Sofie Bervild Nielsen

“I want to be part of this historical moment” – Interview with Wissam Tayar

LEBANON PROTESTS: Since their government announced new tax measures on October 17, Lebanese people, across all sectors of society, have taken to the streets in nationwide anti-government, anti-corruption protests. In a short series, we present three interviews with young, active Lebanese participants who share their perspectives and experiences from the protests.


Wissam Tayar (26) is from Tripoli in Northern Lebanon where she lives with her parents. She works daily as program manager at a human rights center in Beirut. Wissam invited us into a newly opened library, organized in a tent by her and a couple of her friends. It’s placed on a strip of grass in the middle of a road right next to the ‘Sahet al Nour’ main square in downtown Tripoli. It is Saturday night. The square is full of people, 3 weeks into the protests that’s been going on nationwide since October 17.

Wissam Tayar. Credit: Sofie Bervild Nielsen

Wissam: The uprising started in Sahet al Nour Square, Thursday the 17th of October at night. First, I was oblivious of what was happening, because I was still on my way back from work in Beirut. When I arrived, my mom was worried sick about me making it home. I thought to myself, “What is happening?” I opened the news on TV, and what I saw was beautiful, to say the least. My mom is a revolutionary woman and she was even more excited than me to go down to the street and be there in this historic moment. We actually went behind my father’s back. So at 1am I was in the middle of the square with my mother. We would never do something like that usually. We held a banner and were witnessing what happened at the square. People were burning tires and chanting beautiful slogans like, “Asshaab yuriid iskqaad alnizam”. It means: “The people want the downfall of the regime”. A few minutes after we arrived at the square, people climbed up and tore down posters of politicians. Normally such an act would make supporters of different politicians fight each other, but that did not happen. At that moment we felt that it was true, it was a historical moment and there is no going back. People were chanting and I heard someone saying: “At last we are destroying the pictures, they are not Gods, they are just corrupt politicians”. It was beautiful.

What is warming my heart right now is the energy here that we have not seen before. The place we are at now is a small grass area in the middle of a boulevard that no one used. Now it’s filled with tents and groups of people that are trying to have beneficial discussions and fruitful meetings. Here, we have tents for teachers, for people who want rights for people with special needs, for students, and for every small club that wants to be represented. Sahet al Nour is actually the place where we broke several barriers at first. And we are still doing that. People are dancing to the DJ’s beats. It’s unbelievable. Sahet al Nour is considered to be the conservative part of the city. You would never have dreamt of people dancing in this square, or to see that much joy. A friend yesterday said: “We have created a group therapy in the square”.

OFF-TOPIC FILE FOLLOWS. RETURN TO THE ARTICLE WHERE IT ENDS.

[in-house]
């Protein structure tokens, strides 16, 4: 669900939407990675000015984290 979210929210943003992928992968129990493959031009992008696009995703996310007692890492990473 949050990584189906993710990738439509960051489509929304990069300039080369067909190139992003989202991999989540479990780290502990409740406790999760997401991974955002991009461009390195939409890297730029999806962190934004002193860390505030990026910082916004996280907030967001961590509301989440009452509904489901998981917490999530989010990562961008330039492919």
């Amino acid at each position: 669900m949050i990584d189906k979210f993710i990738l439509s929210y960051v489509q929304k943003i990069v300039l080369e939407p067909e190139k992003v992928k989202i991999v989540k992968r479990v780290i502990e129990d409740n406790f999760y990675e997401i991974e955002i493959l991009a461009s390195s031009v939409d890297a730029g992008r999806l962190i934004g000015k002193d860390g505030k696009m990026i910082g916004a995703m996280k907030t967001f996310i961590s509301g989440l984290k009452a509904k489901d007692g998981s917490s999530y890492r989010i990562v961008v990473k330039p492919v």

“At last we are destroying the pictures, they are not Gods, they are just corrupt politicians”

Tripoli. Credit: Sofie Bervild Nielsen

Years of obvious corruption

I would say the uprising is an accumulation of several reasons, concerning our fundamental rights as citizens: years of corruption, economic grievance, rising poverty, unemployment, the corrupt education system. Really, we do not have our basic rights – because of the very obvious corruption. There has been a privatization of several sectors like the health sector and education sector. We have politicians, party members, and presidents who have shares in private universities or private schools that are intentionally not supporting the public sector to push people towards their own interests. This goes for the health sector as well. Not to mention the worst of it all – the warlords who are controlling this country and have been for 30 years. Lebanese society is being dismantled because of economic grievance and misgovernance. Let’s put it this way: The politicians hit the surface. People are starting to become more aware. Especially my generation, the 90’s and onwards, because we were not involved in the sectarian scene in the civil war. We are more aware of what we can have as citizens, of what the politicians are not doing; their inefficiency and their corruption. I think the collective awareness of people here highlights how the situation is not bearable anymore.

“We are more aware of what we can have as citizens”

Tripoli. Credit: Sofie Bervild Nielsen